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Mallesons makes moot point


Cite as: (2008) 82(9) LIJ, p. 24

For some in the profession it remains a radical development, but Andrew Grech believes the public listing of Slater & Gordon will ultimately benefit the legal profession.

Young lawyers are still keen to make their mark in a 10-year courtroom competition.

The advocacy skills of two teams of young lawyers were put to the test recently, before the team from Mallesons Stephen Jaques emerged as the winner in the 10th annual LIV and Hanover Welfare Services Mooting Competition.

Sixty-four young lawyers from 16 firms took part in the competition, with the Mallesons team of Roslyn Kaye, Kim Anderson, Andrew Rodger and Mike Crawford taking on the Arnold Bloch Leibler team of Ben Hayward, Ed Russell, Jason Blankfield and Catherine Macrae in the 17 July grand final at the Banco Court.

The competition, where young lawyers advocate a legal case in front of Supreme Court judges, this year raised a record $46,800 for Hanover, a charity which provides a wide range of services to people experiencing homelessness or housing crisis. 

The young lawyers put their case to Court of Appeal president Justice Chris Maxwell, Court of Appeal Justice Geoffrey Nettle and Supreme Court Justice Ross Robson.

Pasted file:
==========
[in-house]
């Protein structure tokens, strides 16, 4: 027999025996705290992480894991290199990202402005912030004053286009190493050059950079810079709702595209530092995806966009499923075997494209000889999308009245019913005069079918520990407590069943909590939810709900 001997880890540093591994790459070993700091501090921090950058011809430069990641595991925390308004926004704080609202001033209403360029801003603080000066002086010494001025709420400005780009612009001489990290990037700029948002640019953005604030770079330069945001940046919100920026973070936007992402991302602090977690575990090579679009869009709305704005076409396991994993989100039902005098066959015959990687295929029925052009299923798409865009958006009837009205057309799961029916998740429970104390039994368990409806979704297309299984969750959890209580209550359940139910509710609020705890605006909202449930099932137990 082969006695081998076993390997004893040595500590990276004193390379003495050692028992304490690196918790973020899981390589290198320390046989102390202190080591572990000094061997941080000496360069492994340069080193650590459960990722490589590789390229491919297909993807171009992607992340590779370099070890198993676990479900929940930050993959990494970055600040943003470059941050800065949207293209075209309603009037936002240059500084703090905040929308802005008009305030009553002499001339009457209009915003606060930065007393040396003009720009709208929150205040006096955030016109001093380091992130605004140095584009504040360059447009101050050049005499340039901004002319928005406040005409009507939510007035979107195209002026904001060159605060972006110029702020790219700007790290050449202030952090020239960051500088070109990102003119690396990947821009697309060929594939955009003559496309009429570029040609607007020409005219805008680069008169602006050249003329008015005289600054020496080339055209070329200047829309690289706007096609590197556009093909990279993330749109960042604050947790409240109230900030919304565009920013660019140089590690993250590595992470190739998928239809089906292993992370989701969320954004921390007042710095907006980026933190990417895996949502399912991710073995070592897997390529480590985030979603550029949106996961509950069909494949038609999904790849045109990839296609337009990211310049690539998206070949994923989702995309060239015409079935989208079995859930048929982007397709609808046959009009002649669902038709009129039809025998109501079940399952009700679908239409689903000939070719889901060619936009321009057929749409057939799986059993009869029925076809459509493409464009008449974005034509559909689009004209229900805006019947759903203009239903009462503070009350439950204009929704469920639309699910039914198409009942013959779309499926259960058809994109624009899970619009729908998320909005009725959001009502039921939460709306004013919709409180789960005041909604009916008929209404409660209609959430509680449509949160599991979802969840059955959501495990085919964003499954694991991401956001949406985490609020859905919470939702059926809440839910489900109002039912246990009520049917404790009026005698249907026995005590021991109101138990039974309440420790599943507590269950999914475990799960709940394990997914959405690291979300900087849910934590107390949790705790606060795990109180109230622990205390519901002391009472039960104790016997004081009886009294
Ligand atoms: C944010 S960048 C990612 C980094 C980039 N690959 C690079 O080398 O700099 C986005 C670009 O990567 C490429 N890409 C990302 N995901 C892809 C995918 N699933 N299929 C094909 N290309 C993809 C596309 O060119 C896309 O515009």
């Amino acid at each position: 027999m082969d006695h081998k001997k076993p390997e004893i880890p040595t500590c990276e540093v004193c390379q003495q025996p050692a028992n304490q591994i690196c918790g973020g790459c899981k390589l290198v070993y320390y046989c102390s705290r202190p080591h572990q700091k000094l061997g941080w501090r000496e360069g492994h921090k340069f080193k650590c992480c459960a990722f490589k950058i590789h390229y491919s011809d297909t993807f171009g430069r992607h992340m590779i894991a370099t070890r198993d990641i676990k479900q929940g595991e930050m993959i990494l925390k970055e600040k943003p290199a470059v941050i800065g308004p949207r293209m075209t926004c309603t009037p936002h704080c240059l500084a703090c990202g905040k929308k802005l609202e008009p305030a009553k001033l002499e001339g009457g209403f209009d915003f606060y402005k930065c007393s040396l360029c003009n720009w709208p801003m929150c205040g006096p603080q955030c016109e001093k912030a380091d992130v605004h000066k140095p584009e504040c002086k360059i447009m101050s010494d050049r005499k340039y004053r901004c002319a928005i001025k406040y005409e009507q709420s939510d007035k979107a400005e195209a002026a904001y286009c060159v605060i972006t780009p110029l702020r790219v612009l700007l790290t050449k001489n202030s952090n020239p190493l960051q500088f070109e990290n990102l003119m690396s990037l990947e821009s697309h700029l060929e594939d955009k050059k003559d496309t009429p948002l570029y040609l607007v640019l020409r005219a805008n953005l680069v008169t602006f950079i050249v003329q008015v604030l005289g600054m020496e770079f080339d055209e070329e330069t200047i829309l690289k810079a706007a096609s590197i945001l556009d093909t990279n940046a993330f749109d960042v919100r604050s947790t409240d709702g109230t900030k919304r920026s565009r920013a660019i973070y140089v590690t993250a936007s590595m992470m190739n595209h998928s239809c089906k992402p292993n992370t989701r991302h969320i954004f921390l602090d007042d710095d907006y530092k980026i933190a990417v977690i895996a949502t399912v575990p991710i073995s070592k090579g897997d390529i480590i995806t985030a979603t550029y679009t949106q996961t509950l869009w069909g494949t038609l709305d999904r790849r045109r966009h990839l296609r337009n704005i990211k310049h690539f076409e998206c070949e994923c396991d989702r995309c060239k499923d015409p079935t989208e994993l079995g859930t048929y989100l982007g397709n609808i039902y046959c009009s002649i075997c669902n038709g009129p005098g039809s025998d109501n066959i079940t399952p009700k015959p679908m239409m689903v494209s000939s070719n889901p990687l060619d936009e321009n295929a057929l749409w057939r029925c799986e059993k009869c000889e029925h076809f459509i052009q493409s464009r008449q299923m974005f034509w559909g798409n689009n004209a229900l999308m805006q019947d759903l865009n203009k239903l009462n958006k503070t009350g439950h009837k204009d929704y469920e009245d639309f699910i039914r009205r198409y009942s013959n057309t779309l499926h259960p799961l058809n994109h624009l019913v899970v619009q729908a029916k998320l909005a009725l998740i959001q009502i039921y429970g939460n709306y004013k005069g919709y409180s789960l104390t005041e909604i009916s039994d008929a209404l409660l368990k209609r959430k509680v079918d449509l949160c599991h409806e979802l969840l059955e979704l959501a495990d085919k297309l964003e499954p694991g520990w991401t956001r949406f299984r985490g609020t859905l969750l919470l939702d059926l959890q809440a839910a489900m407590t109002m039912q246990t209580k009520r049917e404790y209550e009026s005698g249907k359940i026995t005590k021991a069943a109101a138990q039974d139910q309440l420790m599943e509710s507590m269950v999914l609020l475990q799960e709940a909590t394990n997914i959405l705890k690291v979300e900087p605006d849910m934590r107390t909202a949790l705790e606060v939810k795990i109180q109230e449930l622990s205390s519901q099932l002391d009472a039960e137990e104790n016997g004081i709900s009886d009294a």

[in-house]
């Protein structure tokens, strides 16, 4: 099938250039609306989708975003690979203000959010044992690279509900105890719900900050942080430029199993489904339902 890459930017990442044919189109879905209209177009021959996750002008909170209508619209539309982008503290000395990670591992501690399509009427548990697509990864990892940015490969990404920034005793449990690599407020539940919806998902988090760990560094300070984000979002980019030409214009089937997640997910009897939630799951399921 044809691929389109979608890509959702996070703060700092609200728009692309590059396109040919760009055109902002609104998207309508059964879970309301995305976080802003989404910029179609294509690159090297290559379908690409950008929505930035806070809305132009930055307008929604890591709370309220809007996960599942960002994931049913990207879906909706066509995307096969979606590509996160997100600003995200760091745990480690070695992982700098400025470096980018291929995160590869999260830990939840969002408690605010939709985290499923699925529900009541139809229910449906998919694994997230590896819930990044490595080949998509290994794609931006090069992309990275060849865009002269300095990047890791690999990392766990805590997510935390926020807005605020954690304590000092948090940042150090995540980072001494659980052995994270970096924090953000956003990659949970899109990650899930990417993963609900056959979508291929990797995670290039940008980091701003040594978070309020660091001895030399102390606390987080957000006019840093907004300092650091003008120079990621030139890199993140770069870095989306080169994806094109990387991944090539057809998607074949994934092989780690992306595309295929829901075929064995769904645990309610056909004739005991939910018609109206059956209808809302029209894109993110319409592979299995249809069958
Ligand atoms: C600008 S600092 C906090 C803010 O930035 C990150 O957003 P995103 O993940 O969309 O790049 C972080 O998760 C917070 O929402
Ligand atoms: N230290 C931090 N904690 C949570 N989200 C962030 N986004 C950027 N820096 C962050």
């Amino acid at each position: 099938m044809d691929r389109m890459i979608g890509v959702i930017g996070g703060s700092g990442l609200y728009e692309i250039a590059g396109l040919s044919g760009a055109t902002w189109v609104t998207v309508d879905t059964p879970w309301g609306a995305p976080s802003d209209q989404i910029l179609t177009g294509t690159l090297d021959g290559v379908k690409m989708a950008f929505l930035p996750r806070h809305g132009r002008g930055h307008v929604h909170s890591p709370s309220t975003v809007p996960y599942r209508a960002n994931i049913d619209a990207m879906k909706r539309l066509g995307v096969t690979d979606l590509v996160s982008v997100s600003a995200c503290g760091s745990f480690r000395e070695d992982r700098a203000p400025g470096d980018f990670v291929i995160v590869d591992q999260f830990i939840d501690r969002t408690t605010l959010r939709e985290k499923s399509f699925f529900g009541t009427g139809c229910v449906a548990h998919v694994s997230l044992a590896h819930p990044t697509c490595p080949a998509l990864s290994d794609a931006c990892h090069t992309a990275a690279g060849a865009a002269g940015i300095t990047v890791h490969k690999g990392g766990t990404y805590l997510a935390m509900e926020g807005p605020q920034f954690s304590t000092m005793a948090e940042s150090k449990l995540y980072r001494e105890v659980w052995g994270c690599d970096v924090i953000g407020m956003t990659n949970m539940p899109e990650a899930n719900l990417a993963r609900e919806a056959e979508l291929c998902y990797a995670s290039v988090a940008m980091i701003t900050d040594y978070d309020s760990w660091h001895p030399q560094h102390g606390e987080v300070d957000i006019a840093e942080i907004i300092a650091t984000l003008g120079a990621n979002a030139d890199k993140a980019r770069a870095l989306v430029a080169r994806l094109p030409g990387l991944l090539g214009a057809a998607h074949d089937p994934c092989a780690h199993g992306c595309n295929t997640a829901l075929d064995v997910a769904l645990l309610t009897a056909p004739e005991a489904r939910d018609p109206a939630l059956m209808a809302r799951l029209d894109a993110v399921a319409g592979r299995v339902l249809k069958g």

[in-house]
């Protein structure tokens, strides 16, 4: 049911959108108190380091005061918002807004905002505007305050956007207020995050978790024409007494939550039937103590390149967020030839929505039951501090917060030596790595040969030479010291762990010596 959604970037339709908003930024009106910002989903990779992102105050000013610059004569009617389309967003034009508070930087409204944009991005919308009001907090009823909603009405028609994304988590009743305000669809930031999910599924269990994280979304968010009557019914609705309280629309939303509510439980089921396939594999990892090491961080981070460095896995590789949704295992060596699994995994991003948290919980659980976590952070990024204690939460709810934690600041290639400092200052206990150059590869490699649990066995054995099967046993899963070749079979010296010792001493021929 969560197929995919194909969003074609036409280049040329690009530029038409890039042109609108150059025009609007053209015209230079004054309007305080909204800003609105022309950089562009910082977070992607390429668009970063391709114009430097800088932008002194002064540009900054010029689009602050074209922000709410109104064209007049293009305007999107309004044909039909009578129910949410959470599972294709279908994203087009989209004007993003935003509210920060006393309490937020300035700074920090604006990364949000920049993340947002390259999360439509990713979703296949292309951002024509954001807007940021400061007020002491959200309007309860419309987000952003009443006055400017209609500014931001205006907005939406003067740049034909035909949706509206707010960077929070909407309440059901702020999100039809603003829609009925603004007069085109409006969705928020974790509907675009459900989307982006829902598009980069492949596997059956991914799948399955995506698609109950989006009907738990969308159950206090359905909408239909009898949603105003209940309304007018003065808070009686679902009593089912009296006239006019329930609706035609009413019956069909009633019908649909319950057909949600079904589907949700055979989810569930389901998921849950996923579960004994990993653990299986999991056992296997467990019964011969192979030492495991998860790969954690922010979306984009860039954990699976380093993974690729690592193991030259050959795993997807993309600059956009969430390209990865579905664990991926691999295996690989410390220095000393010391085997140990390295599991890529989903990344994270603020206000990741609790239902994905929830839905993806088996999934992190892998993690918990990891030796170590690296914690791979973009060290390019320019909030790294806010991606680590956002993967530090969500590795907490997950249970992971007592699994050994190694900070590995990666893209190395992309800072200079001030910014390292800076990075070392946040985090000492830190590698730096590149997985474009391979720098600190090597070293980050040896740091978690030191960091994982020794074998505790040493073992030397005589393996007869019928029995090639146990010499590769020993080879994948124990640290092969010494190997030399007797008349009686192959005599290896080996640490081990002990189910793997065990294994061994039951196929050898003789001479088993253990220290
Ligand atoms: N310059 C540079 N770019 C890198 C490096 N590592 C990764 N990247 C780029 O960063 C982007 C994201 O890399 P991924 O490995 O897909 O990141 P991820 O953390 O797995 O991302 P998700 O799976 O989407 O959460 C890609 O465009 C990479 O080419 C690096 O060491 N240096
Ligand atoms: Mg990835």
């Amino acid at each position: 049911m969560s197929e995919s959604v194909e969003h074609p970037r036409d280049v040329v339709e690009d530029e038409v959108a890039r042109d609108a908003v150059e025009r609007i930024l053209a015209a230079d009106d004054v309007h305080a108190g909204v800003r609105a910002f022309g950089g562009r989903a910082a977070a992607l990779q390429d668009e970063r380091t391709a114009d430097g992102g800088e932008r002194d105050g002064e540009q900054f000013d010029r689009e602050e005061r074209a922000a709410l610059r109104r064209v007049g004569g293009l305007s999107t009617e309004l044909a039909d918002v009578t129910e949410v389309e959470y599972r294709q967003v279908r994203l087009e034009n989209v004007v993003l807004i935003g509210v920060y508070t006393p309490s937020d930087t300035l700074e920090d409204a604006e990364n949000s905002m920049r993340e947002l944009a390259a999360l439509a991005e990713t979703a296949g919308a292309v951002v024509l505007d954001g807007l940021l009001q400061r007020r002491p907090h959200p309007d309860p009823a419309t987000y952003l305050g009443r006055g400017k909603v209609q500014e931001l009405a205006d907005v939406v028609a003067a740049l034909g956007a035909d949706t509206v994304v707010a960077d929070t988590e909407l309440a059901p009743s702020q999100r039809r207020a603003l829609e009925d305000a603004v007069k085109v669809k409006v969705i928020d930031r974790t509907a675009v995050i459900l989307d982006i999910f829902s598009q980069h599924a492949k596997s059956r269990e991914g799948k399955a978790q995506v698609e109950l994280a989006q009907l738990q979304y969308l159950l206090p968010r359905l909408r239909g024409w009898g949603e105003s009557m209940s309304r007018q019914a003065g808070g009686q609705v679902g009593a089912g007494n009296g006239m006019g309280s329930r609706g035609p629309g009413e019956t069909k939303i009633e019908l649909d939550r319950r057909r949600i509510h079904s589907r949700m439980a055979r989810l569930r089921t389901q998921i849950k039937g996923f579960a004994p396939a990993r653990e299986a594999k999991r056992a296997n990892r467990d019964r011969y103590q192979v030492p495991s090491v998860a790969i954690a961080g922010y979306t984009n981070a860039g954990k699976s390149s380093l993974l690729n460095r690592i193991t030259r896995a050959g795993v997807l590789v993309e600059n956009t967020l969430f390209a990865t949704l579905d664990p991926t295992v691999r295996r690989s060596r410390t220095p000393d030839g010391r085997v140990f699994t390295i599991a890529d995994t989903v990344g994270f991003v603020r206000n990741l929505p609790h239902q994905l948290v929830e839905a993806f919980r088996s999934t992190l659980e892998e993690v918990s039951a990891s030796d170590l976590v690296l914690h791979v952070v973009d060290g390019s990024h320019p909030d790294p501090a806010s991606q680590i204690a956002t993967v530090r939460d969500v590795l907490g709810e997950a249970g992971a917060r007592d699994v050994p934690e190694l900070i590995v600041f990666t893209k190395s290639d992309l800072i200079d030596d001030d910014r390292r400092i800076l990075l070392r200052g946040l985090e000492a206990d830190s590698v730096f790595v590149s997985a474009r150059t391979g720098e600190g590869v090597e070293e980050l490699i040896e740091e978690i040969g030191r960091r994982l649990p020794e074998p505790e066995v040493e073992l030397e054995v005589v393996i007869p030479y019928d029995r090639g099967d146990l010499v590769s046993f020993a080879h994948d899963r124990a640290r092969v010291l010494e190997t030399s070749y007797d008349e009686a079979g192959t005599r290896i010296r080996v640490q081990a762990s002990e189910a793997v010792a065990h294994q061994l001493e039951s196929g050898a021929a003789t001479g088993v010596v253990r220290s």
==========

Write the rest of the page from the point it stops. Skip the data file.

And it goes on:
David Seeman from Deacons was judged the most outstanding advocate.

Roslyn Kaye, a barrister on the Mallesons team, described the competition as a challenging yet “most enjoyable experience”.

“The moot problem allowed us to address, and to think deeply and creatively about how to overcome, some fairly settled case law
in the context of a contractual dispute,” she told the LIJ.

“The team really enjoyed that challenge, and it was good to work together to prepare our arguments.”

Her co-counsel Kim Anderson said while the prospect of appearing before judges of the Court of Appeal and Supreme Court was “somewhat nerve-wracking”, it was also a motivating factor in ensuring the team was thoroughly prepared for each moot.

“The competition was great fun, and 
afforded us a rare opportunity to develop our advocacy skills in a courtroom environment,” he said.

“I would certainly recommend to other junior lawyers that they participate in future years.”

The annual mooting competition, organised by the LIV Young Lawyers’ Section, is designed to further develop individual and team skills in the courtroom.

Hanover chief executive Tony Keenan said the moot was a great opportunity to raise, among young lawyers and also among school children who were in the audience, awareness of homelessness.

“We have a very important relationship with the legal community and this is a very valuable fundraiser,” he said.

“The money raised will be used for education expenses such as excursions and books. We work hard to ensure the children in homeless families stay in school.”

LIV president Tony Burke praised those involved, saying in the 10 years the competition has been run, almost $410,000 has been raised for Hanover’s work with the homeless.

For more on Hanover, see


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